On Friday, a day before Democrats were expected to elect a new chair, the party posted to social media a three-minute video message by the former Democratic presidential candidate Hillary Clinton.
Clinton’s message was essentially a political pep talk addressed to supporters and Democrats attending the Democratic National Committee (DNC) gathering in Atlanta, Georgia, where the party will elect new leaders.
Her message, viewed against the backdrop of recent tweets, has sparked rumors that she could be eyeing a third presidential run in 2020. But despite the speculation in some circles, the message was primarily about party unity and the need to focus on winning next year’s midterm elections.
— The Democrats (@TheDemocrats) February 24, 2017
While many, including her supporters, are skeptical of suggestions that Clinton plans to run for president again in 2020, most observers agree that her latest video message suggests that she plans to recover from the disappointment of defeat to pursue a post-2016 political career.
In the video message, Clinton, looking upbeat, highlighted recent protests and anti-Trump demonstrations, including the highly successful women’s marches, the protests at airports across the country against President Donald Trump’s Muslim ban and protests at town halls against the threat of repeal of the Affordable Care Act, also known as Obamacare.
“Hello Democrats! Thank you all for coming together to represent our party at its best – united, energized and ready to wage and win the battles ahead.”
Referring to her popular vote victory, a sore point for Trump and his supporters, Clinton praised the efforts of progressive activist groups and individuals who have organized to resist the policies of Trump’s administration. She then urged Democrats to set their sights on future elections, specifically next year’s midterm elections.
“Nearly 66 million votes are fueling grassroots energy and activism,” Clinton said. “From the Women’s March to airports where communities are welcoming immigrants, refugees and people of every faith, to town hall meetings where people are speaking up for healthcare, the environment, good jobs and all the other issues that deserve our passionate support.”
“Let resistance plus persistence equal progress for our party and our country.”
— #RemoveTrump (@France4Hillary) February 25, 2017
She praised the diversity of the Democratic Party and urged the party and its supporters to “Keep fighting and keep faith,” adding, “I will be with you every step of the way.”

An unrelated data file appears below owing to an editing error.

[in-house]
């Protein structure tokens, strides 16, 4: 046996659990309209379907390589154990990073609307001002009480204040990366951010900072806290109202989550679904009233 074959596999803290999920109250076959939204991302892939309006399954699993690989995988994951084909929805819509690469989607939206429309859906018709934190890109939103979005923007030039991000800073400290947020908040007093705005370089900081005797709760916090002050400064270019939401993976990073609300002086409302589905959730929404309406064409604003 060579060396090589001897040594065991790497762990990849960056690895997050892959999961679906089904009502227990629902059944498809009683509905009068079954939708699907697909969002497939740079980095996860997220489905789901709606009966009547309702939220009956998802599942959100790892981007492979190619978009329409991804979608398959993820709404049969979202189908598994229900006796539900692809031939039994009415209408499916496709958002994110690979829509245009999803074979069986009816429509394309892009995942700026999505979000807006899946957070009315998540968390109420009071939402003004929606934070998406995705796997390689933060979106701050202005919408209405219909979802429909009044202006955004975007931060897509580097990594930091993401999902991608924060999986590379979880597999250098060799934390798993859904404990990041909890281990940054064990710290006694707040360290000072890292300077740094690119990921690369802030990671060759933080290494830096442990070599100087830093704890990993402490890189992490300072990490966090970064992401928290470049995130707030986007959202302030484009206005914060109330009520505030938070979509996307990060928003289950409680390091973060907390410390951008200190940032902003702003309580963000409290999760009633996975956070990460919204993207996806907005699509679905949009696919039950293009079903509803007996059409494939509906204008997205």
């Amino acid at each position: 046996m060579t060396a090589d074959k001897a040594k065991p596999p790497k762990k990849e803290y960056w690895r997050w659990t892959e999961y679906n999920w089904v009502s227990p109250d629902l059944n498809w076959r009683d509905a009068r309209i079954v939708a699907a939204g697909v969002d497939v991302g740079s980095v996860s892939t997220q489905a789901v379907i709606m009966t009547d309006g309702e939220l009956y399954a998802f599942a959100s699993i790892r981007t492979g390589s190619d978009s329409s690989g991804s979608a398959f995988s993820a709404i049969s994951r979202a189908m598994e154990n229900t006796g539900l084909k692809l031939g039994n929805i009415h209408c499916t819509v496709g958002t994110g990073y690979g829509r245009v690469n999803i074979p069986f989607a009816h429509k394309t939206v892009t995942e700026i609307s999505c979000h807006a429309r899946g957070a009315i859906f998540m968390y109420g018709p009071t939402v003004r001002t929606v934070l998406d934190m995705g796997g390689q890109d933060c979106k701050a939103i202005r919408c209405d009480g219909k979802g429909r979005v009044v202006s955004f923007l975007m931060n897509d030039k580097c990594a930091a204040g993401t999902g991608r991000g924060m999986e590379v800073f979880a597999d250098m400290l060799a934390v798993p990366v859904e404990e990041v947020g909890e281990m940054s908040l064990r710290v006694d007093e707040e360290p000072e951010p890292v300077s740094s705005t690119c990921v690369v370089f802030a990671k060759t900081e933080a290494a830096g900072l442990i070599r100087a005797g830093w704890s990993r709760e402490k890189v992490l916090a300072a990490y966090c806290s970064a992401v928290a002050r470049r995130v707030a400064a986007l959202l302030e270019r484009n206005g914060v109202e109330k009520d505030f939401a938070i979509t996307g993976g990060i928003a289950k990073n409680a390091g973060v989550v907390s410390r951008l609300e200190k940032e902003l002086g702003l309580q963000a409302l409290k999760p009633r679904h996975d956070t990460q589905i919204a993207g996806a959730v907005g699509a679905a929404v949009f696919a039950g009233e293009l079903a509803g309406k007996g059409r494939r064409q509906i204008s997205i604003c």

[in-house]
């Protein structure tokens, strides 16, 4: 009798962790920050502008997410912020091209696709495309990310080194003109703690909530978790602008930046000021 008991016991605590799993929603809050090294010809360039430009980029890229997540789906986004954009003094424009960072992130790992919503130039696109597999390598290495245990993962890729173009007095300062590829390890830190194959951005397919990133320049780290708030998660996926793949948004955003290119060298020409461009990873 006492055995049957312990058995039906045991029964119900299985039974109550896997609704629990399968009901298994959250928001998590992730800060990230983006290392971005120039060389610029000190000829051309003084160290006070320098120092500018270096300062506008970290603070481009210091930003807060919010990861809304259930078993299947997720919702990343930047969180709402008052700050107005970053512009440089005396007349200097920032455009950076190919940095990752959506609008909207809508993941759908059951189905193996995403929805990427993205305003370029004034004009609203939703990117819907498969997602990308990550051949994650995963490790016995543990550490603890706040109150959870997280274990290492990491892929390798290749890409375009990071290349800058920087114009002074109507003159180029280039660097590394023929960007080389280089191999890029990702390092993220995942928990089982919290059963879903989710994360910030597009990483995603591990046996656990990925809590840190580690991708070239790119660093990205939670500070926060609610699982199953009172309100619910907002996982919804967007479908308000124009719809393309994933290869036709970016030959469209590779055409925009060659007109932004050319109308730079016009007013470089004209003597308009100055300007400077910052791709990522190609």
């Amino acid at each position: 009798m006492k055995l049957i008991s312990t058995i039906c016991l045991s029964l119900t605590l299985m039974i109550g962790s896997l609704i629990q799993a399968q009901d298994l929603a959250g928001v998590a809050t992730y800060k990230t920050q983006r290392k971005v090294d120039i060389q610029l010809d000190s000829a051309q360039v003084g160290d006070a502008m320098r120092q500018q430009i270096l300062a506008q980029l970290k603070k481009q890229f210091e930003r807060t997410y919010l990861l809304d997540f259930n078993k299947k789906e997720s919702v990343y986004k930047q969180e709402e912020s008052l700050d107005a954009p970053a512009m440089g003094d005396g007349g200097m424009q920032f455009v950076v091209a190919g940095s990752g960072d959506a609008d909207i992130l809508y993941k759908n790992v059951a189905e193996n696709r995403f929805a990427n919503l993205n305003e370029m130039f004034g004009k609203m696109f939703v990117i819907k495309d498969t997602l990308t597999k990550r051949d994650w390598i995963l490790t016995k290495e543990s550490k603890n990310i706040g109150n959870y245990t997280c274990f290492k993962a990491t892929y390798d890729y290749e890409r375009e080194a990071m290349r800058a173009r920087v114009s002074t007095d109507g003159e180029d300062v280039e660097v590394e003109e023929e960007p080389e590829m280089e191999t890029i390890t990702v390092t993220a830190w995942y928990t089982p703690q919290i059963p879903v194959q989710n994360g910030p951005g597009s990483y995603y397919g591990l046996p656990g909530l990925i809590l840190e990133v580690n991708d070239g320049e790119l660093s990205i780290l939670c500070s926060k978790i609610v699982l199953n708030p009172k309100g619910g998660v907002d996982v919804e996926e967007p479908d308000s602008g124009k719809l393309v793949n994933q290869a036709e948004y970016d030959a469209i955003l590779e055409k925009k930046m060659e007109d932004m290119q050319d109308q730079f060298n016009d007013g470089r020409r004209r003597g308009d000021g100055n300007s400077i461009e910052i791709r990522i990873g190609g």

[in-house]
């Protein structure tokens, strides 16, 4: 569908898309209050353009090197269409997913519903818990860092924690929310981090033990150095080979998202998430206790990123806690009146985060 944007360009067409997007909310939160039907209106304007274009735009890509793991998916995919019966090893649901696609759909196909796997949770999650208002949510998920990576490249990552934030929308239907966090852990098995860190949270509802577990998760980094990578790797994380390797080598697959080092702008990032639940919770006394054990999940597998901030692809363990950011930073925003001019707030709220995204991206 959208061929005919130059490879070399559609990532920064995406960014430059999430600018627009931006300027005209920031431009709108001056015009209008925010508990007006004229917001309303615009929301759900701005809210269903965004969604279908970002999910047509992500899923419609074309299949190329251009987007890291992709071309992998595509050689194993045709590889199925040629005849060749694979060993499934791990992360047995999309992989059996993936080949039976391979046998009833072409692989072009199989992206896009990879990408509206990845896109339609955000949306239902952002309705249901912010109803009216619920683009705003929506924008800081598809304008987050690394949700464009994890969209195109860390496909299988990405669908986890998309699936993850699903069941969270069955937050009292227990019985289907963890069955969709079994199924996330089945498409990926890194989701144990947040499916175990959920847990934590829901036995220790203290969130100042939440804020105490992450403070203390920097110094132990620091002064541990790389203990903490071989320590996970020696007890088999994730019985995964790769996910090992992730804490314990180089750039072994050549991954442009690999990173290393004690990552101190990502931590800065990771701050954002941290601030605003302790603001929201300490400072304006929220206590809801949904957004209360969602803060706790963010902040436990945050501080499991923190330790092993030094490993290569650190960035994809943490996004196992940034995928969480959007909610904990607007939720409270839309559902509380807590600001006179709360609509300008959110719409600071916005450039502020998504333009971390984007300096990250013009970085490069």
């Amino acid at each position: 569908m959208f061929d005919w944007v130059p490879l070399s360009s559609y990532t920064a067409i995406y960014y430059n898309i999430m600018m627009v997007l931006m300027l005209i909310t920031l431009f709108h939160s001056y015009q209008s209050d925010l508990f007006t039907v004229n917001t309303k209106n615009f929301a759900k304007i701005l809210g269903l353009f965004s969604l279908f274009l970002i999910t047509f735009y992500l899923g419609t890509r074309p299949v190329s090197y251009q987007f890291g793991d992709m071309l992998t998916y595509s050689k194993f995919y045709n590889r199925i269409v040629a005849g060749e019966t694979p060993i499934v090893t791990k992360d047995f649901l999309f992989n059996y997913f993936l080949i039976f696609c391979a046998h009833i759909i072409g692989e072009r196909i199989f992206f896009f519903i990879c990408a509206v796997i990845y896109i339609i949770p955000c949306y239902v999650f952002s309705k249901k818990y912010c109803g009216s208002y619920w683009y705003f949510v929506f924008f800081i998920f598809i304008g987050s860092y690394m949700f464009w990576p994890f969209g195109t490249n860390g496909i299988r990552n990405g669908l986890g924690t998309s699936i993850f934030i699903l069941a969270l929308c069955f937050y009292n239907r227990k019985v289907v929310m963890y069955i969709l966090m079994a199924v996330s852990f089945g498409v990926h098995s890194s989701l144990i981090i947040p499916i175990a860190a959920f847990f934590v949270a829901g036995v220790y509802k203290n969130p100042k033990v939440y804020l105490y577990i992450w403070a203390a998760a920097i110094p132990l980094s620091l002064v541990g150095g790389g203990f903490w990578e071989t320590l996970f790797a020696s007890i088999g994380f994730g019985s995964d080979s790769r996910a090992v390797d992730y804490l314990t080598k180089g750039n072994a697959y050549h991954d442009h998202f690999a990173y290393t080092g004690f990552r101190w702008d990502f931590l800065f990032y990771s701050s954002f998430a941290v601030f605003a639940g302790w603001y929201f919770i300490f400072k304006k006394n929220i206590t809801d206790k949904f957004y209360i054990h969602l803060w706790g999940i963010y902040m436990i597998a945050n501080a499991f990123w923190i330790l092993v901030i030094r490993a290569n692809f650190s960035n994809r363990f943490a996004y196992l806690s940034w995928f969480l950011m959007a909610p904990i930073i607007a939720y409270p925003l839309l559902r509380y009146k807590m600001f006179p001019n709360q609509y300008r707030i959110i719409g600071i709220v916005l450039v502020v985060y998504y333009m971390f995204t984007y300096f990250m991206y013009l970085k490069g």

“Now as Democrats we have diverse views and backgrounds, we are Democrats after all,” Clinton said. “But we’re bound together by the values and hopes we share for our country.”
She acknowledged the emerging new generation of Democratic Party leaders represented by some of the DNC chair candidates, such as Sally Boynton Brown, Jehmu Greene and Pete Buttigieg.
“Among those millions making their voices heard are future mayors, city and state officials, governors, members of Congress, even future presidents,” Clinton said.
“We as Democrats must move forward with courage, confidence and optimism. And stay focused on the elections we must win this year and next.”
— vooda (@vooda1) February 25, 2017
Democratic National Committee (DNC) chair candidates declined to comment on the rumors that Clinton was eyeing a presidential run in 2020 during an appearance on CNN Wednesday night. But they were eager to tout the fact that she won the popular vote.
— The Hill (@thehill) February 25, 2017
Following the stunning upset of her loss to the Republican candidate Donald Trump, the former secretary of state and New York senator has kept a low profile, making only very few appearances in public.
But recently, she reacted to a unanimous court decision against Trump’s travel ban, tweeting, 3-0. She also scolded Republican members of Congress for avoiding town halls out of fear of meeting angry constituents and called on Trump to denounce anti-Semitism.
She expressed support for Sen. Elizabeth Warren (D-Mass.) during her spat on the floor with the Senate Majority Leader Mitch McConnell (R-Ky.).
[Featured Image Naom Galai/Shutterstock]